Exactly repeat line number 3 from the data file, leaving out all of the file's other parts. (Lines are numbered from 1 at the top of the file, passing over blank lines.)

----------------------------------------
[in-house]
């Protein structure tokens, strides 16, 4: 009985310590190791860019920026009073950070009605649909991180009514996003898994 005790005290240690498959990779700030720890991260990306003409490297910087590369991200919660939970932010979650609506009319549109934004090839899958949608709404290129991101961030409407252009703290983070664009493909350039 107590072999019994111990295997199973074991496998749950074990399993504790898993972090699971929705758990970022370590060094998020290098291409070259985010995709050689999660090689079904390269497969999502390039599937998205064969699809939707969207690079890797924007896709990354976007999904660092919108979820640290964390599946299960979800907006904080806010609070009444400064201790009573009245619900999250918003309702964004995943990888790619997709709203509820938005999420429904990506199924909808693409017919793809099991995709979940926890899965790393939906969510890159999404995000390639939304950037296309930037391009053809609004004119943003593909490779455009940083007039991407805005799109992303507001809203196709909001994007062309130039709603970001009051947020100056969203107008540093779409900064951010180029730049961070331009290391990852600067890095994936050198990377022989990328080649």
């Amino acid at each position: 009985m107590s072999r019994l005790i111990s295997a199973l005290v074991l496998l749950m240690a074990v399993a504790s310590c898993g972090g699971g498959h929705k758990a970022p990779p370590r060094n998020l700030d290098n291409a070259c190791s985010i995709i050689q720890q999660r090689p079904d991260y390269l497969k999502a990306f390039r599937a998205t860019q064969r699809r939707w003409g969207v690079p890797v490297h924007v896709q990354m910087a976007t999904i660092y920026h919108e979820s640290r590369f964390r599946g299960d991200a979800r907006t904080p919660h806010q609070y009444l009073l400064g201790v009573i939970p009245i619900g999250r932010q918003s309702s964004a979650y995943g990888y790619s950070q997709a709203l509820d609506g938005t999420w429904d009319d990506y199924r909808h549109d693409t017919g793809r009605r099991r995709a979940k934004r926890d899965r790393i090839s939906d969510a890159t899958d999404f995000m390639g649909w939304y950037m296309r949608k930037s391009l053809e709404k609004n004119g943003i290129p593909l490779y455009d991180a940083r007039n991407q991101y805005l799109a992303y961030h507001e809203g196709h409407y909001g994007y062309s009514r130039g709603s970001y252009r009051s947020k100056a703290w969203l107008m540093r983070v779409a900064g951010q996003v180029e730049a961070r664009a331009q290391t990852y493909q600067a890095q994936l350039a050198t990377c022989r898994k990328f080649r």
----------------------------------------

């Amino acid at each position: 009985m107590s072999r019994l005790i111990s295997a199973l005290v074991l496998l749950m240690a074990v399993a504790s310590c898993g972090g699971g498959h929705k758990a970022p990779p370590r060094n998020l700030d290098n291409a070259c190791s985010i995709i050689q720890q999660r090689p079904d991260y390269l497969k999502a990306f390039r599937a998205t860019q064969r699809r939707w003409g969207v690079p890797v490297h924007v896709q990354m910087a976007t999904i660092y920026h919108e979820s640290r590369f964390r599946g299960d991200a979800r907006t904080p919660h806010q609070y009444l009073l400064g201790v009573i939970p009245i619900g999250r932010q918003s309702s964004a979650y995943g990888y790619s950070q997709a709203l509820d609506g938005t999420w429904d009319d990506y199924r909808h549109d693409t017919g793809r009605r099991r995709a979940k934004r926890d899965r790393i090839s939906d969510a890159t899958d999404f995000m390639g649909w939304y950037m296309r949608k930037s391009l053809e709404k609004n004119g943003i290129p593909l490779y455009d991180a940083r007039n991407q991101y805005l799109a992303y961030h507001e809203g196709h409407y909001g994007y062309s009514r130039g709603s970001y252009r009051s947020k100056a703290w969203l107008m540093r983070v779409a900064g951010q996003v180029e730049a961070r664009a331009q290391t990852y493909q600067a890095q994936l350039a050198t990377c022989r898994k990328f080649r």